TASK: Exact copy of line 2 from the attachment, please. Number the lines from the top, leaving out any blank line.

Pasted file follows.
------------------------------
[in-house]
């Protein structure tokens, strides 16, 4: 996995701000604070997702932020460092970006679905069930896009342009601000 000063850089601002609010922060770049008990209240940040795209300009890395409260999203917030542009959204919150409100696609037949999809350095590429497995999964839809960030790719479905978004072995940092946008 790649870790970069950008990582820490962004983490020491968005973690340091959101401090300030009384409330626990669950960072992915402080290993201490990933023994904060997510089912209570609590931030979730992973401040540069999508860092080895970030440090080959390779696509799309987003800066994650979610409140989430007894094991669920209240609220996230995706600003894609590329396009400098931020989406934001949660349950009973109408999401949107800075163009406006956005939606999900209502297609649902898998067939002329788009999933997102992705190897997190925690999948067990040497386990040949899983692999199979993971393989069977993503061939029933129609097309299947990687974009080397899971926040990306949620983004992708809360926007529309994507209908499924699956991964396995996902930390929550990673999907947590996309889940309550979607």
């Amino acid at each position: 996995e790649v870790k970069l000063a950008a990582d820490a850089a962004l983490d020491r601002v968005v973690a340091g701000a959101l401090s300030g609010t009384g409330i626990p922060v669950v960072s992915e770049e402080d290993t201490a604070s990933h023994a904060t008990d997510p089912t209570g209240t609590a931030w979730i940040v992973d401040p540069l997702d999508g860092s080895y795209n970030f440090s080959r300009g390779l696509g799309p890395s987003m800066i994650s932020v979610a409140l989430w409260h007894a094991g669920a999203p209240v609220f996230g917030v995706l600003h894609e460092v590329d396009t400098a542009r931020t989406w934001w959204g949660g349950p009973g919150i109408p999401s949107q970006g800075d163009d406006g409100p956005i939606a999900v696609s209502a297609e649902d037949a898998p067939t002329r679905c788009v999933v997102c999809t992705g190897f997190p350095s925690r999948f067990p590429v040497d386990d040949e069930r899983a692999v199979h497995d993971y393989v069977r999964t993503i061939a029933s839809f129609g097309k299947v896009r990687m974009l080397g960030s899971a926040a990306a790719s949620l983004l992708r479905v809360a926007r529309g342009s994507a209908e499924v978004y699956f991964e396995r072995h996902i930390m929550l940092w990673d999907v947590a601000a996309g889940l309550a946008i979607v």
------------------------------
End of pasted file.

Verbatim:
């Protein structure tokens, strides 16, 4: 996995701000604070997702932020460092970006679905069930896009342009601000 000063850089601002609010922060770049008990209240940040795209300009890395409260999203917030542009959204919150409100696609037949999809350095590429497995999964839809960030790719479905978004072995940092946008 790649870790970069950008990582820490962004983490020491968005973690340091959101401090300030009384409330626990669950960072992915402080290993201490990933023994904060997510089912209570609590931030979730992973401040540069999508860092080895970030440090080959390779696509799309987003800066994650979610409140989430007894094991669920209240609220996230995706600003894609590329396009400098931020989406934001949660349950009973109408999401949107800075163009406006956005939606999900209502297609649902898998067939002329788009999933997102992705190897997190925690999948067990040497386990040949899983692999199979993971393989069977993503061939029933129609097309299947990687974009080397899971926040990306949620983004992708809360926007529309994507209908499924699956991964396995996902930390929550990673999907947590996309889940309550979607």